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I am trying to learn assembly (more like struggling) and I have come across the data types bytes, words, dwords etc.

What really confuses me is when do you know to use one over the other. Obviously you want to use the most conservative option, but how do I know to choose a byte over a word? For example 1 word = 16 bits or 2 bytes. Does that mean I can fit 16 characters inside 1 word? So to save the alphabet I would need to declare 2 words?

Same goes for registers (16 bit, 32 bit and 64 bit). I know you can use smaller registers such as al and ah instead of eax when you are manipulating smaller sizes of data. For a 16 bit register can you move a data type larger than a word into it because since it's 16 bits, it can fit a 16 bit word?

Wrapping my head around this whole concept is difficult. If anybody happens to have any good resources or information I can look at, that would be great. Cheers!

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I think you need to split this into multiple, coherent questions. –  Ignacio Vazquez-Abrams Feb 28 '12 at 2:12
    
Your question makes no sense to me. –  harold Feb 28 '12 at 8:06
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2 Answers

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Choosing the right data width to use can be hard at first, but it'll be easy once you get used to it. Here are some questions to consider, with the most important considerations mentioned first.

Will the algorithm behave correctly? Say you wanted to compute 180 × 247 and print the result. Each operand fits in an unsigned byte, but the product doesn't. Or say you wanted to represent the size of a file, which are easily many megabytes large. Then you will need something wider than a 16-bit integer to represent the size.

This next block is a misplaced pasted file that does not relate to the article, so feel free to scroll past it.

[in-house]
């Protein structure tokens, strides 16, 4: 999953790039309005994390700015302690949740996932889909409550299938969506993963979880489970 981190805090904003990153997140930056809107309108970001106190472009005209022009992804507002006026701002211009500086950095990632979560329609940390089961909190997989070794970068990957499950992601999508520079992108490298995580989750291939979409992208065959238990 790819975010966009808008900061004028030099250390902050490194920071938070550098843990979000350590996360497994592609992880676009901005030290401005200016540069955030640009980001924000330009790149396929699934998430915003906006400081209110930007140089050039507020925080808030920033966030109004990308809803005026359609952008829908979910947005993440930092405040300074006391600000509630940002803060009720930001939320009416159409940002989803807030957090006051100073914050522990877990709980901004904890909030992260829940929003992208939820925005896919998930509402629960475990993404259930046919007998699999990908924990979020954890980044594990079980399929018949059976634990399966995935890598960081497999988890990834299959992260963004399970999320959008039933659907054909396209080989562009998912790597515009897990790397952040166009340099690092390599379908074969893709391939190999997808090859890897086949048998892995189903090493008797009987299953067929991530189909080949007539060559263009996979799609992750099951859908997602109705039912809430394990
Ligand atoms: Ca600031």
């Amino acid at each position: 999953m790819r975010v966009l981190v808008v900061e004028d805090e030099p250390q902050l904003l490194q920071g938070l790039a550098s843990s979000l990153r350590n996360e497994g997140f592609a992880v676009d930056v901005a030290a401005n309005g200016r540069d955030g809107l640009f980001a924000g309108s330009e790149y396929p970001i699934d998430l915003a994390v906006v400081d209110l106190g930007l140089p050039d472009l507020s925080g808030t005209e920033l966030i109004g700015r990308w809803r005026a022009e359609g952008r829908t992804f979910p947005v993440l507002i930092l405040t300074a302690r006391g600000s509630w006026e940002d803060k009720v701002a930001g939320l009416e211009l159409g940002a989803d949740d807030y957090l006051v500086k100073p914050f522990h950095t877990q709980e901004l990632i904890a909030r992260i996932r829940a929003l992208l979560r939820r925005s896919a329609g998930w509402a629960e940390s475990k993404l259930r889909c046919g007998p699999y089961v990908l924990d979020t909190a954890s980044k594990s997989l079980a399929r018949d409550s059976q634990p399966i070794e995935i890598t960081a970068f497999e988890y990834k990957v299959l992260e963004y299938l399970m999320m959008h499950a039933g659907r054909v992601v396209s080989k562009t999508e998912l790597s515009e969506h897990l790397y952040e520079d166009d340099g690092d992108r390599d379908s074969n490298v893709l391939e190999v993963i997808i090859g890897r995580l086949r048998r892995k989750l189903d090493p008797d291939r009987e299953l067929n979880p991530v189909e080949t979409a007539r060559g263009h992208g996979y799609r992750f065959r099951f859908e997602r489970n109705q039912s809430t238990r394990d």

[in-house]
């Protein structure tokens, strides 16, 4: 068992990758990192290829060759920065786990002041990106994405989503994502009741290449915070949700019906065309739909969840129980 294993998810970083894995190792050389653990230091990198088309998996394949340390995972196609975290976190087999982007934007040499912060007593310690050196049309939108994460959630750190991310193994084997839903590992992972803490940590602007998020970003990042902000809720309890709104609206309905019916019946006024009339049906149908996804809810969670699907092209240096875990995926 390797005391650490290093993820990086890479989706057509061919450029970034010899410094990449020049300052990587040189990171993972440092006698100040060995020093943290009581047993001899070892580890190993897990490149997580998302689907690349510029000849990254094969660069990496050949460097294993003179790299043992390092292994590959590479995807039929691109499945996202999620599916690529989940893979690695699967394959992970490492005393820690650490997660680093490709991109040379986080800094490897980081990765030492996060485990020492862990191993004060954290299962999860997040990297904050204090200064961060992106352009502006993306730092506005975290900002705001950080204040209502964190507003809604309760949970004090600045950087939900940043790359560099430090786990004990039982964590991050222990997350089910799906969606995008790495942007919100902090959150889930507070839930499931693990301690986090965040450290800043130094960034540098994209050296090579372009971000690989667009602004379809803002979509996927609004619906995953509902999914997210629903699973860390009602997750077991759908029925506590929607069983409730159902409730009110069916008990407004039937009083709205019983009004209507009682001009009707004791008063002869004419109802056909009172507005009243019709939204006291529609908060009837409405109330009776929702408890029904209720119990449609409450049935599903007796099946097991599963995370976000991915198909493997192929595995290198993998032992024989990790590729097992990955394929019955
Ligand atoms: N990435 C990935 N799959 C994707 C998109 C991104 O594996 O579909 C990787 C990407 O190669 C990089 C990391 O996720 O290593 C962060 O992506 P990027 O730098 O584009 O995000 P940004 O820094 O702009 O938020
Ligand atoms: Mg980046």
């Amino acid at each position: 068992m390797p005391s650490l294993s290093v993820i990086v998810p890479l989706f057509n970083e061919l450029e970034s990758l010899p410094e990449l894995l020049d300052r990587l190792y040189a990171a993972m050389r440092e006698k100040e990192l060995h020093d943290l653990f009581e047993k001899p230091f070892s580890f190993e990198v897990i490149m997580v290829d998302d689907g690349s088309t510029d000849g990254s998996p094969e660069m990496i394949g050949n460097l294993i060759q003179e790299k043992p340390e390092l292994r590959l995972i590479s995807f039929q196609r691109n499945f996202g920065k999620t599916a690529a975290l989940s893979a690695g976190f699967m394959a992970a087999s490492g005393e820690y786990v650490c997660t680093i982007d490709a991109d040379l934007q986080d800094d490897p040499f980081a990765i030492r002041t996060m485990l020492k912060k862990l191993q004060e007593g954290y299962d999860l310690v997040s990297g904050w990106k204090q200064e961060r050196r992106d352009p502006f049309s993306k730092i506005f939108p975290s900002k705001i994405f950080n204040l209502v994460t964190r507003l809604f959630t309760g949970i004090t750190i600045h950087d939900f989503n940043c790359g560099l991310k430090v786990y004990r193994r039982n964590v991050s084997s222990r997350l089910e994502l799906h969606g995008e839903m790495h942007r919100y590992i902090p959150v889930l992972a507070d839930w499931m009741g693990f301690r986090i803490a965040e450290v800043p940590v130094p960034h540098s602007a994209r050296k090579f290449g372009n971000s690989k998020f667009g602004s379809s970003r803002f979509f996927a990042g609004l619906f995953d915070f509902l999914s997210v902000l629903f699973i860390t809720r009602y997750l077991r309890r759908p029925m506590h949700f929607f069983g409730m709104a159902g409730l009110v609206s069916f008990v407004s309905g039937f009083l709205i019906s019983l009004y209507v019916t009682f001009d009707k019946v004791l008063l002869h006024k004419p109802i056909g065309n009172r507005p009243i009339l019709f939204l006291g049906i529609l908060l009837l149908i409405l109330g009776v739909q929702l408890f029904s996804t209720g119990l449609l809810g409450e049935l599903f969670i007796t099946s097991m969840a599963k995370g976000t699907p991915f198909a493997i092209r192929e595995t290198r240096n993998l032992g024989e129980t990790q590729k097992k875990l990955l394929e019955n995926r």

What is the input/output format? If you expect other code to call your function with an array of bytes, then you must read the data elements as bytes; there is no other choice. You can convert to a wider representation temporarily for processing, though.

How much memory will it use? If you have a billion database records and each record uses a byte, then the total data size would be 1 GB. If each record used a dword, then the total data size would 4 GB. Small differences when multiplied by huge numbers will give huge differences.

In summary, it doesn't really matter what data width you use, as long as you can write correct code, interface with other code, and keep memory usage small enough that you can run your program. So using dword as a default wouldn't be a bad idea.

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A bit is not a character. It's a single binary digit, 0 or 1. Two bits are either 00, 01, 10 or 11. Read up on binary arithmetic (and conversion to/from decimal to verify your answers) and representations of data types. This is basic stuff, do not go on without being absolutely sure what a byte is and what values it may contain and what you might use it for.

word is a data type, 16 bits or 2 bytes in our case. So when we paraphrase your question, it becomes:

For a two byte register can you move a data type larger than two bytes into it because since it's two bytes, it can fit a two byte space?

This is the incoherence mentioned by @Ignacio Vazquez-Abrams.

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